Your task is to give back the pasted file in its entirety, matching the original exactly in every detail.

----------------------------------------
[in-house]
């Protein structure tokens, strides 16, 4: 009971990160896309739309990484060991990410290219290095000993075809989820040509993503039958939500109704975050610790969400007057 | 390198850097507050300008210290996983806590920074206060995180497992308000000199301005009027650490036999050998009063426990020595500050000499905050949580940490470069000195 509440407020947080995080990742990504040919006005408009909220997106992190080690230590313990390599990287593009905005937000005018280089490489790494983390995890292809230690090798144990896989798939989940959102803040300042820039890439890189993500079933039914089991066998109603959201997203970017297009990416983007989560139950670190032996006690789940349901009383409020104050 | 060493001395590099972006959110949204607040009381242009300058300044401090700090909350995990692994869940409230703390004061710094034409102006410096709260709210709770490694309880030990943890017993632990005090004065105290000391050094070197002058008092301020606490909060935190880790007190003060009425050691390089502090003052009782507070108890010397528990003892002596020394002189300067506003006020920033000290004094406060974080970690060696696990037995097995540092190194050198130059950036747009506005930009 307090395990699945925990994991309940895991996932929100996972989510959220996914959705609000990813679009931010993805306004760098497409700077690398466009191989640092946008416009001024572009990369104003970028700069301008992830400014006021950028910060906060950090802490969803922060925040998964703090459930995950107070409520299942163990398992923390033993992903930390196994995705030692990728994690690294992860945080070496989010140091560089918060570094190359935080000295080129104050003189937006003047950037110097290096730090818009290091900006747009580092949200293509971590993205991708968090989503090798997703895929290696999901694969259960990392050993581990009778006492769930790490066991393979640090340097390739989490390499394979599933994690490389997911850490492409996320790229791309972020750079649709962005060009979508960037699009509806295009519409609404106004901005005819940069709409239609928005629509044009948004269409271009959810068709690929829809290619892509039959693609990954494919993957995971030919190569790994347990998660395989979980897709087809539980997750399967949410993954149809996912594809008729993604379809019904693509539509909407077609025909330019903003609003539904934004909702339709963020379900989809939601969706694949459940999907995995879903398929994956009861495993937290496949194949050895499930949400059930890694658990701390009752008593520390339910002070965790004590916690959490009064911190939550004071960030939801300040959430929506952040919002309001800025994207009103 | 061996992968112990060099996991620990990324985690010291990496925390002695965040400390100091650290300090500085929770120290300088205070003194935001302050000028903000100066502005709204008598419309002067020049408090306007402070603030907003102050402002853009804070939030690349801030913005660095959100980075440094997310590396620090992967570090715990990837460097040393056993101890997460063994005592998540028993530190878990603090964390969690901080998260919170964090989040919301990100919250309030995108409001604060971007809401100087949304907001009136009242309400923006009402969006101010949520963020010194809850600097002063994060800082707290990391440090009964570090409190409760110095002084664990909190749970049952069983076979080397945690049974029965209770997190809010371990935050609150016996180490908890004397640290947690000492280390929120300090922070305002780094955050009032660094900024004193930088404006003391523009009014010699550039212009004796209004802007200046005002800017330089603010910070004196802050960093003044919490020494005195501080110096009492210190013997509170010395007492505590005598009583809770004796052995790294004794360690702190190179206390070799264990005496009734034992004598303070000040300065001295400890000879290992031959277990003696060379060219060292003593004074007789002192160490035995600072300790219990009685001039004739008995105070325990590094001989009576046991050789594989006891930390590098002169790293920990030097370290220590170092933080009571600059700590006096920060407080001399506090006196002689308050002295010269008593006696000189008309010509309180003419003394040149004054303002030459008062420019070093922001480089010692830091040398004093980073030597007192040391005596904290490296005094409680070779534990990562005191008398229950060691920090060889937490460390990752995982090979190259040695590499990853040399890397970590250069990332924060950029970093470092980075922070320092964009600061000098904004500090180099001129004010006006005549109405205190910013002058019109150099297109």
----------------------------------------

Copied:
[in-house]
């Protein structure tokens, strides 16, 4: 009971990160896309739309990484060991990410290219290095000993075809989820040509993503039958939500109704975050610790969400007057 | 390198850097507050300008210290996983806590920074206060995180497992308000000199301005009027650490036999050998009063426990020595500050000499905050949580940490470069000195 509440407020947080995080990742990504040919006005408009909220997106992190080690230590313990390599990287593009905005937000005018280089490489790494983390995890292809230690090798144990896989798939989940959102803040300042820039890439890189993500079933039914089991066998109603959201997203970017297009990416983007989560139950670190032996006690789940349901009383409020104050 | 060493001395590099972006959110949204607040009381242009300058300044401090700090909350995990692994869940409230703390004061710094034409102006410096709260709210709770490694309880030990943890017993632990005090004065105290000391050094070197002058008092301020606490909060935190880790007190003060009425050691390089502090003052009782507070108890010397528990003892002596020394002189300067506003006020920033000290004094406060974080970690060696696990037995097995540092190194050198130059950036747009506005930009 307090395990699945925990994991309940895991996932929100996972989510959220996914959705609000990813679009931010993805306004760098497409700077690398466009191989640092946008416009001024572009990369104003970028700069301008992830400014006021950028910060906060950090802490969803922060925040998964703090459930995950107070409520299942163990398992923390033993992903930390196994995705030692990728994690690294992860945080070496989010140091560089918060570094190359935080000295080129104050003189937006003047950037110097290096730090818009290091900006747009580092949200293509971590993205991708968090989503090798997703895929290696999901694969259960990392050993581990009778006492769930790490066991393979640090340097390739989490390499394979599933994690490389997911850490492409996320790229791309972020750079649709962005060009979508960037699009509806295009519409609404106004901005005819940069709409239609928005629509044009948004269409271009959810068709690929829809290619892509039959693609990954494919993957995971030919190569790994347990998660395989979980897709087809539980997750399967949410993954149809996912594809008729993604379809019904693509539509909407077609025909330019903003609003539904934004909702339709963020379900989809939601969706694949459940999907995995879903398929994956009861495993937290496949194949050895499930949400059930890694658990701390009752008593520390339910002070965790004590916690959490009064911190939550004071960030939801300040959430929506952040919002309001800025994207009103 | 061996992968112990060099996991620990990324985690010291990496925390002695965040400390100091650290300090500085929770120290300088205070003194935001302050000028903000100066502005709204008598419309002067020049408090306007402070603030907003102050402002853009804070939030690349801030913005660095959100980075440094997310590396620090992967570090715990990837460097040393056993101890997460063994005592998540028993530190878990603090964390969690901080998260919170964090989040919301990100919250309030995108409001604060971007809401100087949304907001009136009242309400923006009402969006101010949520963020010194809850600097002063994060800082707290990391440090009964570090409190409760110095002084664990909190749970049952069983076979080397945690049974029965209770997190809010371990935050609150016996180490908890004397640290947690000492280390929120300090922070305002780094955050009032660094900024004193930088404006003391523009009014010699550039212009004796209004802007200046005002800017330089603010910070004196802050960093003044919490020494005195501080110096009492210190013997509170010395007492505590005598009583809770004796052995790294004794360690702190190179206390070799264990005496009734034992004598303070000040300065001295400890000879290992031959277990003696060379060219060292003593004074007789002192160490035995600072300790219990009685001039004739008995105070325990590094001989009576046991050789594989006891930390590098002169790293920990030097370290220590170092933080009571600059700590006096920060407080001399506090006196002689308050002295010269008593006696000189008309010509309180003419003394040149004054303002030459008062420019070093922001480089010692830091040398004093980073030597007192040391005596904290490296005094409680070779534990990562005191008398229950060691920090060889937490460390990752995982090979190259040695590499990853040399890397970590250069990332924060950029970093470092980075922070320092964009600061000098904004500090180099001129004010006006005549109405205190910013002058019109150099297109």